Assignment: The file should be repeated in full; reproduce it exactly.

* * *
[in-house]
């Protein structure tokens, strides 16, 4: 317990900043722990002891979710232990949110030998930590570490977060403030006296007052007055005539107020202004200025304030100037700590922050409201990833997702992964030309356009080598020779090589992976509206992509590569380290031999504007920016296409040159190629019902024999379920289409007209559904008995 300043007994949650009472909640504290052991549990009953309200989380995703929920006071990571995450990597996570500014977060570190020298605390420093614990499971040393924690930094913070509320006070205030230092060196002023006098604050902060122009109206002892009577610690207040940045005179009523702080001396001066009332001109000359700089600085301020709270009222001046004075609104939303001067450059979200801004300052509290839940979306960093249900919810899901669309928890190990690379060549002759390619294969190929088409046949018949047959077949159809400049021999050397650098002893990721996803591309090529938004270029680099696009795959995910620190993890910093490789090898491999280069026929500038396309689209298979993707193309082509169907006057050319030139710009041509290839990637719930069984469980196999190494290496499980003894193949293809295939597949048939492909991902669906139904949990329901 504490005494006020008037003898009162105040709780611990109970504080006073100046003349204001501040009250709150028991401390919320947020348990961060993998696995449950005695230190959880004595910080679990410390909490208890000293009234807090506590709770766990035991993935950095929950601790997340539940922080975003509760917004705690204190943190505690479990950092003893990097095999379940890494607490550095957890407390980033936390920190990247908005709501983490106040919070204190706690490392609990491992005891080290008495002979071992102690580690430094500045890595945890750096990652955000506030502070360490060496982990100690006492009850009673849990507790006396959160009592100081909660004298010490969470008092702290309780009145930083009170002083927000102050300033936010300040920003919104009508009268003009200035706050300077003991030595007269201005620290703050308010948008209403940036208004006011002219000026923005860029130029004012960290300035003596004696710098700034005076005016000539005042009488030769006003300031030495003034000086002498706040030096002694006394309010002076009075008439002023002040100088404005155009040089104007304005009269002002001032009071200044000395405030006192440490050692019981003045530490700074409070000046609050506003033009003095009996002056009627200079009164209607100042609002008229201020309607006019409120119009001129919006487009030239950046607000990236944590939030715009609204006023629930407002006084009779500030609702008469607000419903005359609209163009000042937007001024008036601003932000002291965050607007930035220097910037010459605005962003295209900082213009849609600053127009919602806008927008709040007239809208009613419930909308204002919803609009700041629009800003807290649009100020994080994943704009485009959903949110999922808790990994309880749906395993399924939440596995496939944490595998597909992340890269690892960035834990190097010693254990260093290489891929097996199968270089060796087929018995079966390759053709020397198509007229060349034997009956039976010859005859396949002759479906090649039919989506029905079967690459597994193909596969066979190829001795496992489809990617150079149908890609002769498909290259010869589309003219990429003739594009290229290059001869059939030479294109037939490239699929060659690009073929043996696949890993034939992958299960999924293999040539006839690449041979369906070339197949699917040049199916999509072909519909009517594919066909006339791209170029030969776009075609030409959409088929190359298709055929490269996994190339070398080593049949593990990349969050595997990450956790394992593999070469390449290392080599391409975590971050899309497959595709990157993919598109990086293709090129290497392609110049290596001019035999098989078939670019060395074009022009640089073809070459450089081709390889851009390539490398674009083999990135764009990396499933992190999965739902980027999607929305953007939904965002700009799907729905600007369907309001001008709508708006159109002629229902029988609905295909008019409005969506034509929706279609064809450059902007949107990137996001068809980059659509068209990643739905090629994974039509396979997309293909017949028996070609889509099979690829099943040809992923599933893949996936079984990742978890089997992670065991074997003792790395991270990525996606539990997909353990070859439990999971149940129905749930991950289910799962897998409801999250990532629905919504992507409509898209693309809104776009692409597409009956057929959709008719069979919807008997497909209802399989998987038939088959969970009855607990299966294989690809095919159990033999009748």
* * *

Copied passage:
[in-house]
């Protein structure tokens, strides 16, 4: 317990900043722990002891979710232990949110030998930590570490977060403030006296007052007055005539107020202004200025304030100037700590922050409201990833997702992964030309356009080598020779090589992976509206992509590569380290031999504007920016296409040159190629019902024999379920289409007209559904008995 300043007994949650009472909640504290052991549990009953309200989380995703929920006071990571995450990597996570500014977060570190020298605390420093614990499971040393924690930094913070509320006070205030230092060196002023006098604050902060122009109206002892009577610690207040940045005179009523702080001396001066009332001109000359700089600085301020709270009222001046004075609104939303001067450059979200801004300052509290839940979306960093249900919810899901669309928890190990690379060549002759390619294969190929088409046949018949047959077949159809400049021999050397650098002893990721996803591309090529938004270029680099696009795959995910620190993890910093490789090898491999280069026929500038396309689209298979993707193309082509169907006057050319030139710009041509290839990637719930069984469980196999190494290496499980003894193949293809295939597949048939492909991902669906139904949990329901 504490005494006020008037003898009162105040709780611990109970504080006073100046003349204001501040009250709150028991401390919320947020348990961060993998696995449950005695230190959880004595910080679990410390909490208890000293009234807090506590709770766990035991993935950095929950601790997340539940922080975003509760917004705690204190943190505690479990950092003893990097095999379940890494607490550095957890407390980033936390920190990247908005709501983490106040919070204190706690490392609990491992005891080290008495002979071992102690580690430094500045890595945890750096990652955000506030502070360490060496982990100690006492009850009673849990507790006396959160009592100081909660004298010490969470008092702290309780009145930083009170002083927000102050300033936010300040920003919104009508009268003009200035706050300077003991030595007269201005620290703050308010948008209403940036208004006011002219000026923005860029130029004012960290300035003596004696710098700034005076005016000539005042009488030769006003300031030495003034000086002498706040030096002694006394309010002076009075008439002023002040100088404005155009040089104007304005009269002002001032009071200044000395405030006192440490050692019981003045530490700074409070000046609050506003033009003095009996002056009627200079009164209607100042609002008229201020309607006019409120119009001129919006487009030239950046607000990236944590939030715009609204006023629930407002006084009779500030609702008469607000419903005359609209163009000042937007001024008036601003932000002291965050607007930035220097910037010459605005962003295209900082213009849609600053127009919602806008927008709040007239809208009613419930909308204002919803609009700041629009800003807290649009100020994080994943704009485009959903949110999922808790990994309880749906395993399924939440596995496939944490595998597909992340890269690892960035834990190097010693254990260093290489891929097996199968270089060796087929018995079966390759053709020397198509007229060349034997009956039976010859005859396949002759479906090649039919989506029905079967690459597994193909596969066979190829001795496992489809990617150079149908890609002769498909290259010869589309003219990429003739594009290229290059001869059939030479294109037939490239699929060659690009073929043996696949890993034939992958299960999924293999040539006839690449041979369906070339197949699917040049199916999509072909519909009517594919066909006339791209170029030969776009075609030409959409088929190359298709055929490269996994190339070398080593049949593990990349969050595997990450956790394992593999070469390449290392080599391409975590971050899309497959595709990157993919598109990086293709090129290497392609110049290596001019035999098989078939670019060395074009022009640089073809070459450089081709390889851009390539490398674009083999990135764009990396499933992190999965739902980027999607929305953007939904965002700009799907729905600007369907309001001008709508708006159109002629229902029988609905295909008019409005969506034509929706279609064809450059902007949107990137996001068809980059659509068209990643739905090629994974039509396979997309293909017949028996070609889509099979690829099943040809992923599933893949996936079984990742978890089997992670065991074997003792790395991270990525996606539990997909353990070859439990999971149940129905749930991950289910799962897998409801999250990532629905919504992507409509898209693309809104776009692409597409009956057929959709008719069979919807008997497909209802399989998987038939088959969970009855607990299966294989690809095919159990033999009748």